When most people hear me say that I love running, they tend to look at me like I’m out of my mind. As a little kid, I was always running around and my mom told me that I was “busy making.” I can’t sit still. I must move.
I remember when I was young and ran with the parks and recreation team for my town. I remember my first two weeks of running competitively. The coach for the girls’ team had me train with the boys because she saw potential in me for a running career. I trained with the boys. I ran all distances, too: 100 meters, 200 meters, 400 meters and long jump. As I went into high school the range of events grew: 100m, 200m, 400m, 800m, 3200m, long jump and all the relays (4x400m,4x200m, 4x100m.)
Down the road, I had to put running on hold due to multiple injuries. From that moment on, I knew something was not aligned. When I got back to running I focused on training myself within the cross-country team because I understood that I was the only one that knew how to handle running with chronic pain.
I can tell you that running with chronic pain is one of the worst feelings that I’ve encountered as an athlete. I took what I learned from previous years of training with the boys at a young age, namely that you need to listen to your body and do what works for you.
This realization prepared me for when I signed up for cross country and track and field in college. The young men on the team were like my brothers. They pushed me to my best, but they learned to understand what I was going through, constantly, when I ran. Most people, when I’ve told them that I still run, think I am crazy, or they don’t believe me that I live with chronic pain and can’t possibly be in that much pain. I usually just let those negative comments not bother me because I know why I run and no one else has to understand it. In that moment, I was hooked deeper into running. I ran the 200 meters and the 10k (6.2miles= 25 laps.)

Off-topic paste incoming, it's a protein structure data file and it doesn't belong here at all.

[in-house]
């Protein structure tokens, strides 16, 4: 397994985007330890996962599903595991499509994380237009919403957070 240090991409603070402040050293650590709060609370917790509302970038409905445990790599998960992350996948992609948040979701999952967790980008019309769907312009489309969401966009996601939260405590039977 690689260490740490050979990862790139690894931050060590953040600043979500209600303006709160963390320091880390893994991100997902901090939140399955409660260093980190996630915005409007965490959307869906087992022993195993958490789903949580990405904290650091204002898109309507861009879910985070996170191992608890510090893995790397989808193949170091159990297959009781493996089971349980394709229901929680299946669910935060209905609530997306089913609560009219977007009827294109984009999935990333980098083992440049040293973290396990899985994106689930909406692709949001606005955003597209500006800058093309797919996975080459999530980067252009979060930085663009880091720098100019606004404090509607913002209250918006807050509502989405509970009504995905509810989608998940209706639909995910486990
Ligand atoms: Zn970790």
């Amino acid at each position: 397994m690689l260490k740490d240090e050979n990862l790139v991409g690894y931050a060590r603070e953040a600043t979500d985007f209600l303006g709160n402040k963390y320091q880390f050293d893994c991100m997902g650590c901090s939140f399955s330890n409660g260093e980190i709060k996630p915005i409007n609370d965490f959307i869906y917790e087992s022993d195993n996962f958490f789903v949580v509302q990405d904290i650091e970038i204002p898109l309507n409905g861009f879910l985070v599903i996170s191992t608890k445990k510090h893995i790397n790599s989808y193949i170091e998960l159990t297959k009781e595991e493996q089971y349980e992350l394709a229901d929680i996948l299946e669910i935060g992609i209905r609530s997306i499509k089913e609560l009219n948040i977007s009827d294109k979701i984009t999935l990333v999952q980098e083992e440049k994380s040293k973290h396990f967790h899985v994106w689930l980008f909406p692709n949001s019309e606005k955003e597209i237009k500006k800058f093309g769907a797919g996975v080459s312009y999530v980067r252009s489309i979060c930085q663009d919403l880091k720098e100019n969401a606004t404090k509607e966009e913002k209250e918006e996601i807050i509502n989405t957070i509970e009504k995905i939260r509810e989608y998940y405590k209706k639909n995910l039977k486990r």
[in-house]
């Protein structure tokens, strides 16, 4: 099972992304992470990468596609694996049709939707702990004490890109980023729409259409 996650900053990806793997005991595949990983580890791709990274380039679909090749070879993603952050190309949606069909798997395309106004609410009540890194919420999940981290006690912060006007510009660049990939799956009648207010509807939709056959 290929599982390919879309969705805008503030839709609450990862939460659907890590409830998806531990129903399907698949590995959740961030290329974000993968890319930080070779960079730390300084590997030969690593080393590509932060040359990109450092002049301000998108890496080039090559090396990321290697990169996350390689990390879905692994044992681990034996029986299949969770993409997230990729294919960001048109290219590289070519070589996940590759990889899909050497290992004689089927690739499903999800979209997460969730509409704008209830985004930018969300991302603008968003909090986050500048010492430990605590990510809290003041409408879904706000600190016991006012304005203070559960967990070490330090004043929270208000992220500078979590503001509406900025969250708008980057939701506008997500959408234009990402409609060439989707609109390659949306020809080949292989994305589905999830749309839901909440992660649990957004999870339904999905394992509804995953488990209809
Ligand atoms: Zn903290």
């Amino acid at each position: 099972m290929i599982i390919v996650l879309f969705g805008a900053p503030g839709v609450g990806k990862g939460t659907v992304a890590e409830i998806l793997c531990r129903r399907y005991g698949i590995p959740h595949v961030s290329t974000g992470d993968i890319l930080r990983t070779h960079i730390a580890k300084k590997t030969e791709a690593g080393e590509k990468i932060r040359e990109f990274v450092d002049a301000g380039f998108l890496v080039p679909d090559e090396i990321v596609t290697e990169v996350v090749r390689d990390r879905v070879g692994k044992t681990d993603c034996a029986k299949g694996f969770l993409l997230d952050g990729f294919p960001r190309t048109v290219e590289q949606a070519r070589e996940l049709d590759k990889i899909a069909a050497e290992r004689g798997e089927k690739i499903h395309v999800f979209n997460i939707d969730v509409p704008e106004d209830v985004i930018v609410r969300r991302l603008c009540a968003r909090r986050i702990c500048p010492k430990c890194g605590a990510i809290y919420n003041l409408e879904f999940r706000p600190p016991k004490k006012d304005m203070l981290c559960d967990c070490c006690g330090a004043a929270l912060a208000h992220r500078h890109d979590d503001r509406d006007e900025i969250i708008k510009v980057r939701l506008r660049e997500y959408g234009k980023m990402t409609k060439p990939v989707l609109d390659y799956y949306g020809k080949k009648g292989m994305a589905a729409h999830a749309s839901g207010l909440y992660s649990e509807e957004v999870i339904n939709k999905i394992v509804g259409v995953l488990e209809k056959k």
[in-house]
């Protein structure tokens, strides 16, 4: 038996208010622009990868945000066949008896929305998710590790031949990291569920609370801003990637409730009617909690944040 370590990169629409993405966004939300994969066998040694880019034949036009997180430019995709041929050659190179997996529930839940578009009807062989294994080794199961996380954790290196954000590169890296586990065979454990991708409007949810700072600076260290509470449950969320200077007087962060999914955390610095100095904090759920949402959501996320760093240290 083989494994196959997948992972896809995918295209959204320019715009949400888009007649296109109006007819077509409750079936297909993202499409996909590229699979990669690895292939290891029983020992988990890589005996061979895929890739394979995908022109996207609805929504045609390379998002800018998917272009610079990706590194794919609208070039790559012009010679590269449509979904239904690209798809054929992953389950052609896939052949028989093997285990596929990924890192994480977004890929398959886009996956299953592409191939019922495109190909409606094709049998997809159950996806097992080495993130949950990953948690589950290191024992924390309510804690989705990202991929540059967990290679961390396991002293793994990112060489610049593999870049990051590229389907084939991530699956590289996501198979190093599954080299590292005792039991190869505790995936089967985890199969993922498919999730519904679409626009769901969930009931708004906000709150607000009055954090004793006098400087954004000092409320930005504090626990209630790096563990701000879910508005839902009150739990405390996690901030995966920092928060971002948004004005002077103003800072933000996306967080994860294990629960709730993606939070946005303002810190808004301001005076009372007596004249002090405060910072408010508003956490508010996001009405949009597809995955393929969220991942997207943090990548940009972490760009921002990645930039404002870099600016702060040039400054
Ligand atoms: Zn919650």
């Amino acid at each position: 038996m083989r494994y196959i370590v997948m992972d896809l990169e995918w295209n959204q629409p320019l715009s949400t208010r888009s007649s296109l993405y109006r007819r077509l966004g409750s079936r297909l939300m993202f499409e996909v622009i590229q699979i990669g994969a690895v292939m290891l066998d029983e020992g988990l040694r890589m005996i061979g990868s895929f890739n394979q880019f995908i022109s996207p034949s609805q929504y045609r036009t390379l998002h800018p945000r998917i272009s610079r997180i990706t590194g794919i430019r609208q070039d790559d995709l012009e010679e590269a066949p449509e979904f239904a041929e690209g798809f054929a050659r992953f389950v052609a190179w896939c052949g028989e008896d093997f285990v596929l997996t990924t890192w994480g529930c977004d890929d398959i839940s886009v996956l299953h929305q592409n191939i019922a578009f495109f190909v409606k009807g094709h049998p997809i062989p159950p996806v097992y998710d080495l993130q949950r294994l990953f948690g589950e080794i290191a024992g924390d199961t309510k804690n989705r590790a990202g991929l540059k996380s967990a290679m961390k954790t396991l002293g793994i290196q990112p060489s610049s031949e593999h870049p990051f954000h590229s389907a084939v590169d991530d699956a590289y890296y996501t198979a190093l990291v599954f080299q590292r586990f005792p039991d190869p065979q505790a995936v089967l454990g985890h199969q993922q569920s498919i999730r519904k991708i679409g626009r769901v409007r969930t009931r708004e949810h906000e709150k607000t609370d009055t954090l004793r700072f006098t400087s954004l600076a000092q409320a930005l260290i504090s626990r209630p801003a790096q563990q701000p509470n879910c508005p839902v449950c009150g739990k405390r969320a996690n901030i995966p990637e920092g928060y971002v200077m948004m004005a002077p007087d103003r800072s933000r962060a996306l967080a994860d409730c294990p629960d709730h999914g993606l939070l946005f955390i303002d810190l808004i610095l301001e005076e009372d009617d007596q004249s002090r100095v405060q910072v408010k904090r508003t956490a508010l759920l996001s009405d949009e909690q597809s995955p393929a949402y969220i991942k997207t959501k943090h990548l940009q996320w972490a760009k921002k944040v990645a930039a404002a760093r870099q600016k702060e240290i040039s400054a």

My favorite quote on running is Anton Krupicka’s: “It comes down to connection and being engaged in life. It’s a structure for having this purpose in focus and commitment on a daily basis.”
Running truly is about connection. To this day, running has saved my life in various ways.
“Some days life can really kick you down, those mountains fight back. We deal with that uncertainty and that unknown constantly. At the end of the day we just have to keep pushing and climb that damn mountain”. Timothy Olson’s quote applies to the perseverance required to run.
Currently, I am trying to pursue running 100 miles in one day, because this has been a long-time goal of mine since childhood. The challenge of running that length of distance has intrigued me from a young age, and this and similar running goals keeps me focused and looking ahead.
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